How to Motivate High School Students?

Washington Post Story

We've obviously talked a lot in the Rockmann household about this new policy of not giving zeros in the classroom.  One of the claims that is made in favor of this policy is that it helps give students hope to improve when they get a 50% rather than a zero because a zero makes them think that it is mathematically impossible for them to pass.  

Here's one problem with that statement - there is no evidence that this represents the cognitions of a significant number of high school students.  That is, how realistic is it that students miss an assignment (getting a zero), and subsequently "give up" when they begin to do math in their head?  To me this is incredibly far-fetched.  High school kids hate math!  

Second, even if this unconscious calculation were to take place in a kid's mind, it presumes that the child is a motivated actor who would in fact do the work were they to believe that doing the work would result in a pass.  In motivation theory we call this instrumentality - the belief that if I do the work at a certain level (complete the assignment) I will get the reward (passing grade).  The gaping hole in this new policy, however, is that teachers are already managing instrumentality for the kids that are motivated by helping them to see that if they do the work they will be rewarded.  Are teachers really saying "Hey Joey, just forget about that zero assignment - you're probably doomed anyway because of the math?"  I simply find it hard to believe that teachers are not already encouraging those kids that are motivated to not only complete assignments where zeros were earned, but rewarding those kids for their persistence!  That is, this new policy is aimed at fixing a problem which likely doesn't exist!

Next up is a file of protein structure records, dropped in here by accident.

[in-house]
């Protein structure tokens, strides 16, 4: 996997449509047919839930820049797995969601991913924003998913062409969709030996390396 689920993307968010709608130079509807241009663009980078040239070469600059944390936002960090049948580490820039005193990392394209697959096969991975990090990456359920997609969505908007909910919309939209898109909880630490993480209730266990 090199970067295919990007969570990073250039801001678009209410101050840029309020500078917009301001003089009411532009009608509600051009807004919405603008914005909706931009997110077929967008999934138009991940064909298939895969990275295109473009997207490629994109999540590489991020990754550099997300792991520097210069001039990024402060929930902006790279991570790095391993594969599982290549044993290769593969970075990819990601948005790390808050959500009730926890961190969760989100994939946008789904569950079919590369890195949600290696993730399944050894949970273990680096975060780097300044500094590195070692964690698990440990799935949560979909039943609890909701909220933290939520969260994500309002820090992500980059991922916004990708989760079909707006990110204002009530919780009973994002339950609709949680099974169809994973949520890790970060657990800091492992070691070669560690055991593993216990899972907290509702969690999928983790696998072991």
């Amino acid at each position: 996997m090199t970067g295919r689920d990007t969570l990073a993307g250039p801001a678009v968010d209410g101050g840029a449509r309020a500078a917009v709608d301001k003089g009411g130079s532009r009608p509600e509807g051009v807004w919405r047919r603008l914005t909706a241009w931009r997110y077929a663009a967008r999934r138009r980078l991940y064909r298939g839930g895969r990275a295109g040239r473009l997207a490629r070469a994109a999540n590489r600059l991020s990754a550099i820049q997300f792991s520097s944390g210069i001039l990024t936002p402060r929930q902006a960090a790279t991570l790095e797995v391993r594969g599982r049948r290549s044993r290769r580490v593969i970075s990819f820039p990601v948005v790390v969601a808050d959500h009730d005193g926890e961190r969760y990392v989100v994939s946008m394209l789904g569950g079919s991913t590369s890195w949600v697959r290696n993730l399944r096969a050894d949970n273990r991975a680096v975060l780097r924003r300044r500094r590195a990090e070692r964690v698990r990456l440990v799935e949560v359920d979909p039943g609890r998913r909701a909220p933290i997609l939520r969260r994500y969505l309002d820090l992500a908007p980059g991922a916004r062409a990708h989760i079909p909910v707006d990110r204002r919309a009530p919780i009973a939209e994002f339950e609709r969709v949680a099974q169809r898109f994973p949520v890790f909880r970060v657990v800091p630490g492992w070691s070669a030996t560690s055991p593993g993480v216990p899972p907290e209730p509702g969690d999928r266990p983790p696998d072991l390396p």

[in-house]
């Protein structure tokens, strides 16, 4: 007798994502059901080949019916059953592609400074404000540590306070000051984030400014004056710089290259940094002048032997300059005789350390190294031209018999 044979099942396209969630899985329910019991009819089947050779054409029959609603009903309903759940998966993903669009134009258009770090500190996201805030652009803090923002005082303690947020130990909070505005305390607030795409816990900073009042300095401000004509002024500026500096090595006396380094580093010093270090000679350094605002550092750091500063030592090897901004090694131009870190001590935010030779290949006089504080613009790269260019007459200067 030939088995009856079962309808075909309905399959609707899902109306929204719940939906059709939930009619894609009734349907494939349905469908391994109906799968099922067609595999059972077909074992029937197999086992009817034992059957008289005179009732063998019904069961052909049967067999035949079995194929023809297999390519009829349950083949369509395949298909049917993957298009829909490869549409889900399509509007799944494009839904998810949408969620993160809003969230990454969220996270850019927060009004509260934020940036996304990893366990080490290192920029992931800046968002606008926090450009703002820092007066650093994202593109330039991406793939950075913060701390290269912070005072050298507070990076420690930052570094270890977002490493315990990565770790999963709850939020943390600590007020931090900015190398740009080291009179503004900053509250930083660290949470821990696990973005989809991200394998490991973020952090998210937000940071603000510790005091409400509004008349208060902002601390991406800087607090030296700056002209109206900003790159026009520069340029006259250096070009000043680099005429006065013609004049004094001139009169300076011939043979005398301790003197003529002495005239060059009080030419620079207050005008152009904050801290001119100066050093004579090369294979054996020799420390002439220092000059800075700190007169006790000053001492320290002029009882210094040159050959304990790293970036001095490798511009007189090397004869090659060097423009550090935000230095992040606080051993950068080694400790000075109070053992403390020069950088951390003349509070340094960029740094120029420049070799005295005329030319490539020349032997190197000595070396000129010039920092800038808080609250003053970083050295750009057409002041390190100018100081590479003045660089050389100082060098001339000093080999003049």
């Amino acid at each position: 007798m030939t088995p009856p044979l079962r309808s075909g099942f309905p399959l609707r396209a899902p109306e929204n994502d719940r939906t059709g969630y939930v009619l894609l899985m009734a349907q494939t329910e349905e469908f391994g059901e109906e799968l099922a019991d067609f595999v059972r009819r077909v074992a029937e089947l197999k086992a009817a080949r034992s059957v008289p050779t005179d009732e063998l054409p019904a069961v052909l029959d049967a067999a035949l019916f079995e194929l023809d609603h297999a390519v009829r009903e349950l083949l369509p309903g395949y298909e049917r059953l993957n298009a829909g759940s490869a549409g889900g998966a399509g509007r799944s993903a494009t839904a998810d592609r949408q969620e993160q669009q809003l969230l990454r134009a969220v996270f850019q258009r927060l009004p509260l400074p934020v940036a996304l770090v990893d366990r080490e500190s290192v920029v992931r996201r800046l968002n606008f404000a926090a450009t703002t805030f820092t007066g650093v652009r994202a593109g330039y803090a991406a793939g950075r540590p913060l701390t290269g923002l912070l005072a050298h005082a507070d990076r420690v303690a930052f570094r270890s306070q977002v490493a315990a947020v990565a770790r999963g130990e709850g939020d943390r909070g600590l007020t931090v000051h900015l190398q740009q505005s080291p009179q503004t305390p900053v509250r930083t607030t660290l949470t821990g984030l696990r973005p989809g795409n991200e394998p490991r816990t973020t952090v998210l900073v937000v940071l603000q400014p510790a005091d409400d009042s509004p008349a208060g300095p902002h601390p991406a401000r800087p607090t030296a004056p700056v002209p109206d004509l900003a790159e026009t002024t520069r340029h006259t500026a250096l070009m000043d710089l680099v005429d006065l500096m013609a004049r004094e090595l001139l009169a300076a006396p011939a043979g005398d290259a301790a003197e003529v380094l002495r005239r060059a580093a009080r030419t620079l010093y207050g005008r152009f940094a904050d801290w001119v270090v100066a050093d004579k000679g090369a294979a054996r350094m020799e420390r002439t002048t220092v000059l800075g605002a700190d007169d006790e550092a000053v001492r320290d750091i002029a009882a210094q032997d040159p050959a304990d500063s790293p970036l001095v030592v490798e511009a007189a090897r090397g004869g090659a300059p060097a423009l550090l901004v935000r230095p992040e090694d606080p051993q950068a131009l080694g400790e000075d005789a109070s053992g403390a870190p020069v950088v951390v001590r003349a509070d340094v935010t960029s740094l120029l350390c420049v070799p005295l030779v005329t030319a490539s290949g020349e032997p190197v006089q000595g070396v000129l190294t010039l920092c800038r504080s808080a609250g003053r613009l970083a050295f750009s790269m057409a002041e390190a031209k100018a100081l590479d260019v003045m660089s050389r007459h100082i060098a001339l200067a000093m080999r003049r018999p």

Third, as noted in the article, there are major perverse incentives in this policy, namely that kids can game the system by doing far less work and "passing" as long as they show "reasonable effort" on assignments and rack up the 50 percents. Is this the lesson we want our kids to learn?  

I find it a bit unnerving that this is the problem we are trying to solve instead of the problem of why the kids aren't doing the assignments in the first place.  Whether a kid gets a zero or a 50% is in some ways irrelevant - what is more important is that the parent along with the teacher or the counselor are asking that kid what is going on and providing some attention to diagnose why the child is not completing his or her work.  I fear that with more 50 percents instead of zeros parents will be less likely to notice problems and will not intervene.